Author(s): Rothschild SI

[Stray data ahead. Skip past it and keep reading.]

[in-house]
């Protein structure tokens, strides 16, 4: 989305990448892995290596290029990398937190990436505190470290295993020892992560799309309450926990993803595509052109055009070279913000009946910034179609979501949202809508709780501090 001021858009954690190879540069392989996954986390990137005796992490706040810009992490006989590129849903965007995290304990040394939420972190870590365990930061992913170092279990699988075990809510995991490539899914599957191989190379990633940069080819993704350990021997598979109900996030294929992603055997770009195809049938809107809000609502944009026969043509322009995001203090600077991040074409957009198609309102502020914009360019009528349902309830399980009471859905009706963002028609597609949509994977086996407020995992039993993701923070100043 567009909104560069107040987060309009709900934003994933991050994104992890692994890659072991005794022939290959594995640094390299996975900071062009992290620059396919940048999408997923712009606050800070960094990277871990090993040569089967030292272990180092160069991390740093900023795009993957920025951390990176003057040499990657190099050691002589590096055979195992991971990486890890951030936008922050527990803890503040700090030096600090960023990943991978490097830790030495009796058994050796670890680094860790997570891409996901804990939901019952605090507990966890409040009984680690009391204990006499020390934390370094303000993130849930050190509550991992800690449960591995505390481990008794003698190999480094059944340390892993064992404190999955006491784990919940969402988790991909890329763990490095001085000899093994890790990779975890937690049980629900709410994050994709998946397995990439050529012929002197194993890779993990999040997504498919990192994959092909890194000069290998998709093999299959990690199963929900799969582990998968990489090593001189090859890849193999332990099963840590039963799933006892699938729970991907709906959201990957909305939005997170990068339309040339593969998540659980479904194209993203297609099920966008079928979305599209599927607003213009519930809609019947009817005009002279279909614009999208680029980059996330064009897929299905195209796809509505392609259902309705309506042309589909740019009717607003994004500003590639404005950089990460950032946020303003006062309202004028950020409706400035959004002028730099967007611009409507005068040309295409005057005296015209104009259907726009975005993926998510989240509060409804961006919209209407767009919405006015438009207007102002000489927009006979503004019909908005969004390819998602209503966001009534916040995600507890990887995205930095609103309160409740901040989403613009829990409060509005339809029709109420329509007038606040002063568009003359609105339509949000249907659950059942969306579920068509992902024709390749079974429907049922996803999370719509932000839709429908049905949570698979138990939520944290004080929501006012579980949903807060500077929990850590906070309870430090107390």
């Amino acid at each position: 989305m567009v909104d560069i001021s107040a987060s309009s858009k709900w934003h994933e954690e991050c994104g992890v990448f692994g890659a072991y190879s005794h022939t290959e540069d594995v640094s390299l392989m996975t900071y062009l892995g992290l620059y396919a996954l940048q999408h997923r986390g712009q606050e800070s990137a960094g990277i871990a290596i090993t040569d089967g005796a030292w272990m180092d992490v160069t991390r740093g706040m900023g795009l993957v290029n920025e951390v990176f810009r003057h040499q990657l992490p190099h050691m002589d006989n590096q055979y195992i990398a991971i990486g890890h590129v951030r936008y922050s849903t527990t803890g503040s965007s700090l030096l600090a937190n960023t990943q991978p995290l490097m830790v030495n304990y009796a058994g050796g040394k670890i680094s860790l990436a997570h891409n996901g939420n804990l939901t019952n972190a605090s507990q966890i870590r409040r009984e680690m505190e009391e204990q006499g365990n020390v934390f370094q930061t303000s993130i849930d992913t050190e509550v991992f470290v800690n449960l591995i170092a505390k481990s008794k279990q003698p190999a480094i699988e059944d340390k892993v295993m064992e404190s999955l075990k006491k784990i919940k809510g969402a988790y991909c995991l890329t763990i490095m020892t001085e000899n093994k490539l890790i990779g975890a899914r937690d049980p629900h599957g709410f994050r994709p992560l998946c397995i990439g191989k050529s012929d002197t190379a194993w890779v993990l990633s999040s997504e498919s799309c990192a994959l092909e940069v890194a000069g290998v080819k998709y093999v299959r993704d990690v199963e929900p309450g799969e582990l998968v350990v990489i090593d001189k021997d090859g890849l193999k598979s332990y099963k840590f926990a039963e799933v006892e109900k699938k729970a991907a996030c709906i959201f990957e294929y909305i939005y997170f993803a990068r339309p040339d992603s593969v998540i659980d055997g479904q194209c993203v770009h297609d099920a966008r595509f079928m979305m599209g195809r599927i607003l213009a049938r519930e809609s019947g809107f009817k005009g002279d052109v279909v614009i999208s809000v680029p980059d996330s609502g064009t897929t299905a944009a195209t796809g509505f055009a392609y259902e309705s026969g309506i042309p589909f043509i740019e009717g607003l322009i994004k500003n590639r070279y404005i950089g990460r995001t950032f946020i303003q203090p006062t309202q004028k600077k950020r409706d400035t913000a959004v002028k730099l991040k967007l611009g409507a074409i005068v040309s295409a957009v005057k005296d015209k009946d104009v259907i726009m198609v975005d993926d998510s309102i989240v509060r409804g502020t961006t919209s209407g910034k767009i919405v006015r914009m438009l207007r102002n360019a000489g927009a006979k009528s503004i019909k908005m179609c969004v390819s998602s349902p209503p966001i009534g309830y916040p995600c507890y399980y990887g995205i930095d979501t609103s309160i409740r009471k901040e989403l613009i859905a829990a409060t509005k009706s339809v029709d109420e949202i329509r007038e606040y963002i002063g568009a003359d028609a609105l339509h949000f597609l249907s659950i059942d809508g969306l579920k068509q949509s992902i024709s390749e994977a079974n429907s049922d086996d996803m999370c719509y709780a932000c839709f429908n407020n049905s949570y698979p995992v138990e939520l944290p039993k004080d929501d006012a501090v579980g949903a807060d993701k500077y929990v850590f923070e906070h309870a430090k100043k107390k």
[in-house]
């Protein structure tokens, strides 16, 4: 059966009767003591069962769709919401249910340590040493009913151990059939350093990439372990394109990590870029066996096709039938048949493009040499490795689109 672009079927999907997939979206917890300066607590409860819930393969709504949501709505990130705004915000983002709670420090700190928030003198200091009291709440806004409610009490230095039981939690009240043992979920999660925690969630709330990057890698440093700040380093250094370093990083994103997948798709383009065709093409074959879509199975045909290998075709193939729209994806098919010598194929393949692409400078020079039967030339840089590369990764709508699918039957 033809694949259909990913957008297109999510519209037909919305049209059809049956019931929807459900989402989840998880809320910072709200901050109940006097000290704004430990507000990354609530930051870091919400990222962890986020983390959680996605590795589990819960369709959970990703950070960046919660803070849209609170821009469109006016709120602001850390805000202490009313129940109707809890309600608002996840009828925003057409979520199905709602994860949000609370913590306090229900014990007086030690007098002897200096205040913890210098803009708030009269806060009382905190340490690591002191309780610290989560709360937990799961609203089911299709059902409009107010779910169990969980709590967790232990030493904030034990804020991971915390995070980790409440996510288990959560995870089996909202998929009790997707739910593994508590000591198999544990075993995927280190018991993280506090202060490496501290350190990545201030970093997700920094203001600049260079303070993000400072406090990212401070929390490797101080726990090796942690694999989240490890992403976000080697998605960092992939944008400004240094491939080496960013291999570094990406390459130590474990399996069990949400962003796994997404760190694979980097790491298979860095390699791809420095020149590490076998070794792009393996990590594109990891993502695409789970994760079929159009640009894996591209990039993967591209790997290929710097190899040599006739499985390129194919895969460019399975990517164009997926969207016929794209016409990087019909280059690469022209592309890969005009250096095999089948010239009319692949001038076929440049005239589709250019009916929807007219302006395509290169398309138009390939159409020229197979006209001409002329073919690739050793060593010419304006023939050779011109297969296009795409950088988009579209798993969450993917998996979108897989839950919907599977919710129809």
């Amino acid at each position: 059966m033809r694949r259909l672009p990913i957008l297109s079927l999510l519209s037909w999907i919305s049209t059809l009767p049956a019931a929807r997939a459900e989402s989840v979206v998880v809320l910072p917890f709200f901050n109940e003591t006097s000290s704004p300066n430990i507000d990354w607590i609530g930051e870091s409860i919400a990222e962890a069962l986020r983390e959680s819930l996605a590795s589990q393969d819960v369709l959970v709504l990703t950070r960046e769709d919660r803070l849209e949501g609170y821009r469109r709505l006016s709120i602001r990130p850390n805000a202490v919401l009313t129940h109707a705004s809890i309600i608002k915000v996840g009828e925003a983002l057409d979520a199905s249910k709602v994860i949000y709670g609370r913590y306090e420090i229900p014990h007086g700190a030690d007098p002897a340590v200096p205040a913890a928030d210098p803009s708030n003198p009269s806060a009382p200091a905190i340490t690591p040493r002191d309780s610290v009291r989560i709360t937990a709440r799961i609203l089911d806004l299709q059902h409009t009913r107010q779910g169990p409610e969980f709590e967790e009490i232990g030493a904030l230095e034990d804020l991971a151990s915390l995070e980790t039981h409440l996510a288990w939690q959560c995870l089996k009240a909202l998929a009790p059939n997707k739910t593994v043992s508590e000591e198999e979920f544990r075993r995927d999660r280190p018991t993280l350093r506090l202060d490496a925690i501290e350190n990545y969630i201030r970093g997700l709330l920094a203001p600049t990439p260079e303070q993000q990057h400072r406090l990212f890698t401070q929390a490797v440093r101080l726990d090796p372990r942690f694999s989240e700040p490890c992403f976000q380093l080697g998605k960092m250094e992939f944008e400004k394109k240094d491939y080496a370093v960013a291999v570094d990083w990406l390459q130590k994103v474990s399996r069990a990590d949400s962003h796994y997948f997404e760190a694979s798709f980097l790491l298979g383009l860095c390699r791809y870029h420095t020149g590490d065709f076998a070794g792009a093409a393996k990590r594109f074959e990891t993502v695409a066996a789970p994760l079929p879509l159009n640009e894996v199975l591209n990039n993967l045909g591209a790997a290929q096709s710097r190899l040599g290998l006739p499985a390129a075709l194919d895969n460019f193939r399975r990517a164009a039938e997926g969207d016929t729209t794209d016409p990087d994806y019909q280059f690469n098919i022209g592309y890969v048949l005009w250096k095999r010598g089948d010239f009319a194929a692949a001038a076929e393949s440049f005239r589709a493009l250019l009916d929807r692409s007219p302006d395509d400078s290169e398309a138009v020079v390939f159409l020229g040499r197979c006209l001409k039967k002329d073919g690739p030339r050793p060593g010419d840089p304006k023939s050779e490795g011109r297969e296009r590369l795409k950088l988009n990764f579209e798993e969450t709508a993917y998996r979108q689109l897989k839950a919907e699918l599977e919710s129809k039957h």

MicroRNAs (miRNAs or miRs) are a family of small non-coding RNA species that have been implicated in the control of many fundamental cellular and physiological processes such as cellular differentiation, proliferation, apoptosis and stem cell maintenance. miRNAs regulate gene expression by the sequence-selective targeting of mRNAs, leading to translational repression or mRNA degradation. Some microRNAs have been categorized as "oncomiRs" as opposed to "tumor suppressor miRs" Modulating the miRNA activities may provide exciting opportunities for cancer therapy. This review highlights the latest discovery of miRNAs involved in carcinogenesis as well as the potential applications of miRNA regulations in cancer treatment. Several studies have demonstrated the feasibility of restoring tumor suppressive miRNAs and targeting oncogenic miRNAs for cancer therapy using in vivo model systems.